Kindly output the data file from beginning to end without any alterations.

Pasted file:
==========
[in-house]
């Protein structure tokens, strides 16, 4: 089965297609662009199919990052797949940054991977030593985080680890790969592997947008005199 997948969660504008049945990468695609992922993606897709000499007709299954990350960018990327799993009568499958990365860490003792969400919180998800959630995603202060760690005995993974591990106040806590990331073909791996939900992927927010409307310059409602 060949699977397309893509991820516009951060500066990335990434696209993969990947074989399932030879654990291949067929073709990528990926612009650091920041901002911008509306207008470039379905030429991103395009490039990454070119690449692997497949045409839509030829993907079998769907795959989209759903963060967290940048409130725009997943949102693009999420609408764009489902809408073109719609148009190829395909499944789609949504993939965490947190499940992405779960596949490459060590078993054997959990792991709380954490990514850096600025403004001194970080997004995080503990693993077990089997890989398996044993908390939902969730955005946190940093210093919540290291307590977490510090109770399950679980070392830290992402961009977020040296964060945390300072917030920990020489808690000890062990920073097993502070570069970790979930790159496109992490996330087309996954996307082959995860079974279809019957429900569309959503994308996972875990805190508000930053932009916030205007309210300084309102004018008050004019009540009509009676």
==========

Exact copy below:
[in-house]
């Protein structure tokens, strides 16, 4: 089965297609662009199919990052797949940054991977030593985080680890790969592997947008005199 997948969660504008049945990468695609992922993606897709000499007709299954990350960018990327799993009568499958990365860490003792969400919180998800959630995603202060760690005995993974591990106040806590990331073909791996939900992927927010409307310059409602 060949699977397309893509991820516009951060500066990335990434696209993969990947074989399932030879654990291949067929073709990528990926612009650091920041901002911008509306207008470039379905030429991103395009490039990454070119690449692997497949045409839509030829993907079998769907795959989209759903963060967290940048409130725009997943949102693009999420609408764009489902809408073109719609148009190829395909499944789609949504993939965490947190499940992405779960596949490459060590078993054997959990792991709380954490990514850096600025403004001194970080997004995080503990693993077990089997890989398996044993908390939902969730955005946190940093210093919540290291307590977490510090109770399950679980070392830290992402961009977020040296964060945390300072917030920990020489808690000890062990920073097993502070570069970790979930790159496109992490996330087309996954996307082959995860079974279809019957429900569309959503994308996972875990805190508000930053932009916030205007309210300084309102004018008050004019009540009509009676």